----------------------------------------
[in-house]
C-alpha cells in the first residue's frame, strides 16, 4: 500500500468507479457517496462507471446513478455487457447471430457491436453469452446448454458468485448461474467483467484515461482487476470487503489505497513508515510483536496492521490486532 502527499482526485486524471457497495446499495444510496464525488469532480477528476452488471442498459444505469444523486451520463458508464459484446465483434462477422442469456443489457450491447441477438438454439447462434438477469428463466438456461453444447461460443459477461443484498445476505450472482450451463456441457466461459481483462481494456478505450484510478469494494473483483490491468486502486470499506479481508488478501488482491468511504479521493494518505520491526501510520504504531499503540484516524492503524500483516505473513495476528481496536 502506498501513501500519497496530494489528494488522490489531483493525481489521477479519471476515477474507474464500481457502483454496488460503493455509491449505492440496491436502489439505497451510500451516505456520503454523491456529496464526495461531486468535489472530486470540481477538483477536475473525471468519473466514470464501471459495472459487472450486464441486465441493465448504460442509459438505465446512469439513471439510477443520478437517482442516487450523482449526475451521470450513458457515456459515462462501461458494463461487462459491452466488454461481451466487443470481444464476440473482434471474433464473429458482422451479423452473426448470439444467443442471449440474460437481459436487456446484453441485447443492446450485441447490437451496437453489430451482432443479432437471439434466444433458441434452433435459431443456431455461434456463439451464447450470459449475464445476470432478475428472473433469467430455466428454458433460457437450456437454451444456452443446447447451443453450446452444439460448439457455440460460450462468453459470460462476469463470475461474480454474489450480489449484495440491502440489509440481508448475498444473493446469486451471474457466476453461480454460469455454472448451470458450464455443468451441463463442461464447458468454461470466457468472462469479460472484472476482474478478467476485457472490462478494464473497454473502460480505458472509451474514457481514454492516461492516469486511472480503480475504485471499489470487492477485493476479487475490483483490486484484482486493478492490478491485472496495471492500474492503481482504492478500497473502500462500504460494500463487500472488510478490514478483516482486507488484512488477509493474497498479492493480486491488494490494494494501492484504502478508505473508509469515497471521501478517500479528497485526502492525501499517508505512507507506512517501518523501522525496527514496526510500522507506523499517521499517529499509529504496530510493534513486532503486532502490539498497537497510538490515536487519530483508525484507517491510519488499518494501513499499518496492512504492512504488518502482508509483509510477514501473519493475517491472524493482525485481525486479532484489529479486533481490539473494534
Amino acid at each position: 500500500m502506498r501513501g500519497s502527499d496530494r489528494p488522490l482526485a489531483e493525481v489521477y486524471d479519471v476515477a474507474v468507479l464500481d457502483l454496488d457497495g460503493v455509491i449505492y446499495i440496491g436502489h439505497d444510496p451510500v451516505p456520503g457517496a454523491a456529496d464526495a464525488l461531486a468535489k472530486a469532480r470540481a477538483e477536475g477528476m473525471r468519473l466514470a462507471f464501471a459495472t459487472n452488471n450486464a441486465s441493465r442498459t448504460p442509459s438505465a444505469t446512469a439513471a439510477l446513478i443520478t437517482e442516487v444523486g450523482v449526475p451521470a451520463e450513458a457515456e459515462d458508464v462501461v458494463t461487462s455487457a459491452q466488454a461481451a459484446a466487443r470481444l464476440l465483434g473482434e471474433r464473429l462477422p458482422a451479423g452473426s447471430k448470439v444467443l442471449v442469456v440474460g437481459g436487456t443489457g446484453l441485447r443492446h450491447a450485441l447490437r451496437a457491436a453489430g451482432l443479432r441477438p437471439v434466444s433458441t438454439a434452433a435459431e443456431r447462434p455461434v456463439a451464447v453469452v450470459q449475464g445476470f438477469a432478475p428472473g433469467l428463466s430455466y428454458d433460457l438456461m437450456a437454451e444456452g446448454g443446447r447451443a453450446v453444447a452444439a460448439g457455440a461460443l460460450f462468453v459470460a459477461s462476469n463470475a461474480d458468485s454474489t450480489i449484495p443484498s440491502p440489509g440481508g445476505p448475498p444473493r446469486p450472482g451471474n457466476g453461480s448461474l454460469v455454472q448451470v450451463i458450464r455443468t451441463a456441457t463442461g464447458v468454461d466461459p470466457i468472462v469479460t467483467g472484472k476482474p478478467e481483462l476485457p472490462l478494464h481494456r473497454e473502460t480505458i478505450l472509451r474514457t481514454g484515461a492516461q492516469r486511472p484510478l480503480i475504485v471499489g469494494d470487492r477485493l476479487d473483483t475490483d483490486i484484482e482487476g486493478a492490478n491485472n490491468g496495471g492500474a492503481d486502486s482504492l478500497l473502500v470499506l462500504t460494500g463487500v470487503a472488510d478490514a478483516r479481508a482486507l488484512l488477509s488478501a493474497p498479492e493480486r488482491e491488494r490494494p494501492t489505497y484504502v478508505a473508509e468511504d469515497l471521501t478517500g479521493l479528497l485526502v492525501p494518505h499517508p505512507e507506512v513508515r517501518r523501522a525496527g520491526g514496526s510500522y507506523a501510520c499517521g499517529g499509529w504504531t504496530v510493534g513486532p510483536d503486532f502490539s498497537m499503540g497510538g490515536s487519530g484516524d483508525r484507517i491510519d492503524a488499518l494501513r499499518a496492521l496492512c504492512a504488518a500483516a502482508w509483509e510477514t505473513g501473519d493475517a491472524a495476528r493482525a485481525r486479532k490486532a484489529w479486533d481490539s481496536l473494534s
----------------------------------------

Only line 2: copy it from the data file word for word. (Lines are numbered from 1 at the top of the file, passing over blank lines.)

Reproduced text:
C-alpha cells in the first residue's frame, strides 16, 4: 500500500468507479457517496462507471446513478455487457447471430457491436453469452446448454458468485448461474467483467484515461482487476470487503489505497513508515510483536496492521490486532 502527499482526485486524471457497495446499495444510496464525488469532480477528476452488471442498459444505469444523486451520463458508464459484446465483434462477422442469456443489457450491447441477438438454439447462434438477469428463466438456461453444447461460443459477461443484498445476505450472482450451463456441457466461459481483462481494456478505450484510478469494494473483483490491468486502486470499506479481508488478501488482491468511504479521493494518505520491526501510520504504531499503540484516524492503524500483516505473513495476528481496536 502506498501513501500519497496530494489528494488522490489531483493525481489521477479519471476515477474507474464500481457502483454496488460503493455509491449505492440496491436502489439505497451510500451516505456520503454523491456529496464526495461531486468535489472530486470540481477538483477536475473525471468519473466514470464501471459495472459487472450486464441486465441493465448504460442509459438505465446512469439513471439510477443520478437517482442516487450523482449526475451521470450513458457515456459515462462501461458494463461487462459491452466488454461481451466487443470481444464476440473482434471474433464473429458482422451479423452473426448470439444467443442471449440474460437481459436487456446484453441485447443492446450485441447490437451496437453489430451482432443479432437471439434466444433458441434452433435459431443456431455461434456463439451464447450470459449475464445476470432478475428472473433469467430455466428454458433460457437450456437454451444456452443446447447451443453450446452444439460448439457455440460460450462468453459470460462476469463470475461474480454474489450480489449484495440491502440489509440481508448475498444473493446469486451471474457466476453461480454460469455454472448451470458450464455443468451441463463442461464447458468454461470466457468472462469479460472484472476482474478478467476485457472490462478494464473497454473502460480505458472509451474514457481514454492516461492516469486511472480503480475504485471499489470487492477485493476479487475490483483490486484484482486493478492490478491485472496495471492500474492503481482504492478500497473502500462500504460494500463487500472488510478490514478483516482486507488484512488477509493474497498479492493480486491488494490494494494501492484504502478508505473508509469515497471521501478517500479528497485526502492525501499517508505512507507506512517501518523501522525496527514496526510500522507506523499517521499517529499509529504496530510493534513486532503486532502490539498497537497510538490515536487519530483508525484507517491510519488499518494501513499499518496492512504492512504488518502482508509483509510477514501473519493475517491472524493482525485481525486479532484489529479486533481490539473494534